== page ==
"Blow up" Detroit? Boston mayor apologizes for comment

BOSTON, MA - MARCH 11: Boston Mayor Thomas M. Menino attends the International Boston Seafood Show at Boston Convention & Exhibition Center on March 11, 2013 in Boston, Massachusetts. Photo by Paul Marotta/Getty Images

Boston Mayor Tom Menino admitted Wednesday he used a poor choice of words to describe what he would do with the city of Detroit.

In a recent interview in the New York Times Magazine, Menino was asked where he would live if he could live in any other U.S. city. He said Detroit is a place he'd love to go.

When asked what he would do in Detroit, he said, "I'd blow up the place and start all over. No, seriously, when it takes a police officer 90 minutes to answer a call, there's something wrong with the system. Forty percent of the streetlights are out, most of the buildings are boarded up. Why? Inaction, that's the problem -- leadership."

On Tuesday, Detroit Mayor Dave Bing accused Menino of insensitivity for the statements.

"It is extremely regrettable that Boston Mayor Thomas Menino used such an unfortunate choice of words to describe what he would do if he came to Detroit," said Bing, who is not running for re-election after one term as mayor. "I would think the mayor of a city that recently experienced a deadly bombing attack would be more sensitive and not use the phrase `blow up."'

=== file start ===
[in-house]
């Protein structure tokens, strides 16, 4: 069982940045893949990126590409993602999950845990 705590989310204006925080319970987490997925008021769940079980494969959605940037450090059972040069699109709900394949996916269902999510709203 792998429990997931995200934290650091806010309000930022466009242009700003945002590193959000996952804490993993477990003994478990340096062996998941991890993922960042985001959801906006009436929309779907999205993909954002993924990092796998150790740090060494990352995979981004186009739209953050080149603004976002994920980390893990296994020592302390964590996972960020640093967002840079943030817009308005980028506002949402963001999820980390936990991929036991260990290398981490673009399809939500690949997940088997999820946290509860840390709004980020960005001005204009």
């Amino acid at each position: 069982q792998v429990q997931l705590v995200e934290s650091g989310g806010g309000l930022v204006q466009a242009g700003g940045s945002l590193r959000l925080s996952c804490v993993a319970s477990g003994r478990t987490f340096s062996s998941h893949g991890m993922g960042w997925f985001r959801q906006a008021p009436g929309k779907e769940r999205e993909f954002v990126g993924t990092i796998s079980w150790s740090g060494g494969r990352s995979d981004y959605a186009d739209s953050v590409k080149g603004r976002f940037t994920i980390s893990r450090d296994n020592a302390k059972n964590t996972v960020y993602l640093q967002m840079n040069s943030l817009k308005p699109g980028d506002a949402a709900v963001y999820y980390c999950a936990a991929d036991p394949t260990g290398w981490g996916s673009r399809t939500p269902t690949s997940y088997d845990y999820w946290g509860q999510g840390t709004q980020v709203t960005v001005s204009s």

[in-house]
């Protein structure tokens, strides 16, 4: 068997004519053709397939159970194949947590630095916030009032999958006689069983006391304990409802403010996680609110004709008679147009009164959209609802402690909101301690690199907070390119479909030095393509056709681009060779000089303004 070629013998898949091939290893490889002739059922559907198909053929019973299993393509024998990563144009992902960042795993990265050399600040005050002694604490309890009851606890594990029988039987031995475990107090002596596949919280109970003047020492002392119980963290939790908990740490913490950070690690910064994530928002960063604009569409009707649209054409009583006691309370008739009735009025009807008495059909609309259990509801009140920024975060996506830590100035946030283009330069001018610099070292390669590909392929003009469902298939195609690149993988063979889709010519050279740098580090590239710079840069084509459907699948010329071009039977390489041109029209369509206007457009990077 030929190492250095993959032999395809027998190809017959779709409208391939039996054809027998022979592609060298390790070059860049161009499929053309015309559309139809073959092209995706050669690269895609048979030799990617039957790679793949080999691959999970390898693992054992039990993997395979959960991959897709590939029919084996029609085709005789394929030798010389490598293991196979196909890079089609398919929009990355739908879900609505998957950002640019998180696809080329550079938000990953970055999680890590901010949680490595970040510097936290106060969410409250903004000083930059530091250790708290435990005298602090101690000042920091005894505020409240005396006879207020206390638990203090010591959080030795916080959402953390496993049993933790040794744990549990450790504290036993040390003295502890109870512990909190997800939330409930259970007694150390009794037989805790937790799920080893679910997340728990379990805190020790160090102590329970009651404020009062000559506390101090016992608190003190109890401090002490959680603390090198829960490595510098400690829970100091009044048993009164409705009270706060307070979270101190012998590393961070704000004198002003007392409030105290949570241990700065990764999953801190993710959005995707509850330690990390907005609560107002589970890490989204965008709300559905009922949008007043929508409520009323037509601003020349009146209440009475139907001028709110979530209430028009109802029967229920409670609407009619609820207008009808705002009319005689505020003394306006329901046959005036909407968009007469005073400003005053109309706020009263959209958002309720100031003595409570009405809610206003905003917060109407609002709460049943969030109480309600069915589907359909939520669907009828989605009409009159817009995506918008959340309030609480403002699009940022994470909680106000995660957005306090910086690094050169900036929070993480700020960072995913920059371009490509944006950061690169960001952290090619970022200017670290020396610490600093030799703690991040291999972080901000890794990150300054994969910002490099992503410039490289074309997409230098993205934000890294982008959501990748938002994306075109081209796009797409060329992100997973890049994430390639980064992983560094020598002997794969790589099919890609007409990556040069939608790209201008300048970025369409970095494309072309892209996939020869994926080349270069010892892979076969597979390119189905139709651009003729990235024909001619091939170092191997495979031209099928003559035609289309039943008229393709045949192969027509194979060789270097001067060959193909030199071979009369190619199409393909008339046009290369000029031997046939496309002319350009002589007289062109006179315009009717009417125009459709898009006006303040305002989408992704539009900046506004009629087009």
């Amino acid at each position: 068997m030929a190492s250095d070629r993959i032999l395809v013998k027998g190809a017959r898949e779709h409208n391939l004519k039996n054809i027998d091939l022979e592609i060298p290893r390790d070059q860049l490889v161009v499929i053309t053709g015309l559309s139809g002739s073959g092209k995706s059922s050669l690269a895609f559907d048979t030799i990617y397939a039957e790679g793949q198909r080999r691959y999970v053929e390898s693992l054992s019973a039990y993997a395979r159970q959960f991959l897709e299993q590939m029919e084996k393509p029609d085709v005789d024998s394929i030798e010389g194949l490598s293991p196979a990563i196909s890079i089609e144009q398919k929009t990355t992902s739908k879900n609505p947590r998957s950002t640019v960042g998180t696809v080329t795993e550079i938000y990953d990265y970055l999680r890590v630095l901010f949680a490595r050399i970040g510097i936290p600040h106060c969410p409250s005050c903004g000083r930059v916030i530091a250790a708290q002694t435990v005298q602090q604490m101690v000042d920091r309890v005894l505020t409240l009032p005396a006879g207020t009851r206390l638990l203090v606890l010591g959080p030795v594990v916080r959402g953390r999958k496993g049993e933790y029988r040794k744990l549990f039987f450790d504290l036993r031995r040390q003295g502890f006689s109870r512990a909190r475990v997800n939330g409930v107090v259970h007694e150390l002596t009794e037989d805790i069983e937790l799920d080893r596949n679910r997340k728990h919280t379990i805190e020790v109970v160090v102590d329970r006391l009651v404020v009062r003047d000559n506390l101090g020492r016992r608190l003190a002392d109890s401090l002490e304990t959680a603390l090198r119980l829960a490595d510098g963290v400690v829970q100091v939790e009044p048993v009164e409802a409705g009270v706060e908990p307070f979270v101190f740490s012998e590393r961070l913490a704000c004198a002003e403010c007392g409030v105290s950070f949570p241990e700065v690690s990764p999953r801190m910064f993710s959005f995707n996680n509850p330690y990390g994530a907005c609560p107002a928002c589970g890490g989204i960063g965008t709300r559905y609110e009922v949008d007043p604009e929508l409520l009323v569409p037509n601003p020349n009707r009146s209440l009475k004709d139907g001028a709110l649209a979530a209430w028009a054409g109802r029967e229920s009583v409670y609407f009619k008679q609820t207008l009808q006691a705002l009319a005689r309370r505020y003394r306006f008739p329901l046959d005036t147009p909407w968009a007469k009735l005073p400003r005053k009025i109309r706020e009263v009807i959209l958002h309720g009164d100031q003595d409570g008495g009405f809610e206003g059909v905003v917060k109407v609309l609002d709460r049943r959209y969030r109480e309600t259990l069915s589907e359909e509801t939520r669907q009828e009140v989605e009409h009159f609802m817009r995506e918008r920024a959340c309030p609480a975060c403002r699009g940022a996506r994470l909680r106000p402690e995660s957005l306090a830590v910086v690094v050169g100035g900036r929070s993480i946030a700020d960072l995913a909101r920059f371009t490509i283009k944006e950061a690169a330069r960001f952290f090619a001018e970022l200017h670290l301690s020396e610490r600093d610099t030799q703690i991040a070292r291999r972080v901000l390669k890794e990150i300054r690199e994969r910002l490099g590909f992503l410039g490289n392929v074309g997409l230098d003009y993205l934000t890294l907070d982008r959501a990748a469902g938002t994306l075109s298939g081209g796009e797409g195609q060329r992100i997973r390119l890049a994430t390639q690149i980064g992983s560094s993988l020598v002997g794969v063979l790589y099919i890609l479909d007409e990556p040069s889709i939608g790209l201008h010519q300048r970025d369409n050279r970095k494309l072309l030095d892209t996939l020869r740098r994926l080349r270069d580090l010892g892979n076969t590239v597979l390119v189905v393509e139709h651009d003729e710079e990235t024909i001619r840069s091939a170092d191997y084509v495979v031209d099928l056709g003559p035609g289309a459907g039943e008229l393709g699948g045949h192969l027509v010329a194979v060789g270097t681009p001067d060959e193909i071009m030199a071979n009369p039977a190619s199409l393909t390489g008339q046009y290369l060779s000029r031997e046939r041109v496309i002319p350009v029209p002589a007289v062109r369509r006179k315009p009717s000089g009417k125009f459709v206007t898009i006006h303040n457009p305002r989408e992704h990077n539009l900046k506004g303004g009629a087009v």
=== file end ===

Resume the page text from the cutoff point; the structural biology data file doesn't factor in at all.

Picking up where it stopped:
CBS Boston reports that at an event in Hyde Park Wednesday morning, Menino told WBZ NewsRadio 1030's Karen Twomey, "I made a mistake, I apologize."

Menino said he stands by the numbers he cites in the article, claiming he got them from a financial report out of Detroit.

But, he admitted he used a "poor choice of words."

Bing, a member of professional basketball's Hall of Fame and former steel supply company owner, said Menino should have gotten "his facts right."

"The Detroit Police Department's response time is not — and has never been — 90 minutes," Bing said. "And, most of our city's buildings are not boarded up. Since taking office more than four years ago, there has been tireless action on the part of my administration to improve the quality of life for our citizens. In fact, I invite Mayor Menino to visit Detroit to see our city for himself."

Menino is the latest politician to offer his take on Detroit and its troubles. Two years ago, New York Mayor Michael Bloomberg told NBC-TV's "Meet the Press" that Detroit should welcome immigrants to boost the city's shrinking population.

Detroit in July became the largest city in the country to seek bankruptcy when state-appointed emergency manager Kevyn Orr filed for court protection as he tries to restructure finances.

Orr said Detroit's debt could be $18 billion or more.

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